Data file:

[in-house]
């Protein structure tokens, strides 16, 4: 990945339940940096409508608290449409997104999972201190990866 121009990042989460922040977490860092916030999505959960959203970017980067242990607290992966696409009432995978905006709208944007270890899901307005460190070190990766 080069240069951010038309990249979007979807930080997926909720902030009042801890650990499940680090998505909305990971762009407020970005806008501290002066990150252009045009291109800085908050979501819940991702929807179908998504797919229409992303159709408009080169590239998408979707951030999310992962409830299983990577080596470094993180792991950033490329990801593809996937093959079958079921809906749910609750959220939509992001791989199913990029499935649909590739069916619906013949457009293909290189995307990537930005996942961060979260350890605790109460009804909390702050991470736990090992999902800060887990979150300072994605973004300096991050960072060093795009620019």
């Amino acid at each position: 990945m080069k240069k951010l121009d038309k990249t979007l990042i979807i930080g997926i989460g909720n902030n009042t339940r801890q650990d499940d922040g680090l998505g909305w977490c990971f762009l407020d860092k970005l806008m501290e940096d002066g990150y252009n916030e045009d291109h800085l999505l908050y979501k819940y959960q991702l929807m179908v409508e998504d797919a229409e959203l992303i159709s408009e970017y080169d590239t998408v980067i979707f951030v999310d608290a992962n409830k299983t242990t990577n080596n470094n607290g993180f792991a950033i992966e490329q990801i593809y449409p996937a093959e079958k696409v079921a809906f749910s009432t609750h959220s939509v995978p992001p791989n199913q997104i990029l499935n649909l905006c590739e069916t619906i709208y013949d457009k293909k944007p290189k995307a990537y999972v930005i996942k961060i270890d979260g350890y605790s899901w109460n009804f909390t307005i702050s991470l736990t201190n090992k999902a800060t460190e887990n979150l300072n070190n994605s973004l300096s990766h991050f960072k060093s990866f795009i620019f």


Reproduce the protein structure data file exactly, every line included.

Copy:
[in-house]
């Protein structure tokens, strides 16, 4: 990945339940940096409508608290449409997104999972201190990866 121009990042989460922040977490860092916030999505959960959203970017980067242990607290992966696409009432995978905006709208944007270890899901307005460190070190990766 080069240069951010038309990249979007979807930080997926909720902030009042801890650990499940680090998505909305990971762009407020970005806008501290002066990150252009045009291109800085908050979501819940991702929807179908998504797919229409992303159709408009080169590239998408979707951030999310992962409830299983990577080596470094993180792991950033490329990801593809996937093959079958079921809906749910609750959220939509992001791989199913990029499935649909590739069916619906013949457009293909290189995307990537930005996942961060979260350890605790109460009804909390702050991470736990090992999902800060887990979150300072994605973004300096991050960072060093795009620019």
């Amino acid at each position: 990945m080069k240069k951010l121009d038309k990249t979007l990042i979807i930080g997926i989460g909720n902030n009042t339940r801890q650990d499940d922040g680090l998505g909305w977490c990971f762009l407020d860092k970005l806008m501290e940096d002066g990150y252009n916030e045009d291109h800085l999505l908050y979501k819940y959960q991702l929807m179908v409508e998504d797919a229409e959203l992303i159709s408009e970017y080169d590239t998408v980067i979707f951030v999310d608290a992962n409830k299983t242990t990577n080596n470094n607290g993180f792991a950033i992966e490329q990801i593809y449409p996937a093959e079958k696409v079921a809906f749910s009432t609750h959220s939509v995978p992001p791989n199913q997104i990029l499935n649909l905006c590739e069916t619906i709208y013949d457009k293909k944007p290189k995307a990537y999972v930005i996942k961060i270890d979260g350890y605790s899901w109460n009804f909390t307005i702050s991470l736990t201190n090992k999902a800060t460190e887990n979150l300072n070190n994605s973004l300096s990766h991050f960072k060093s990866f795009i620019f």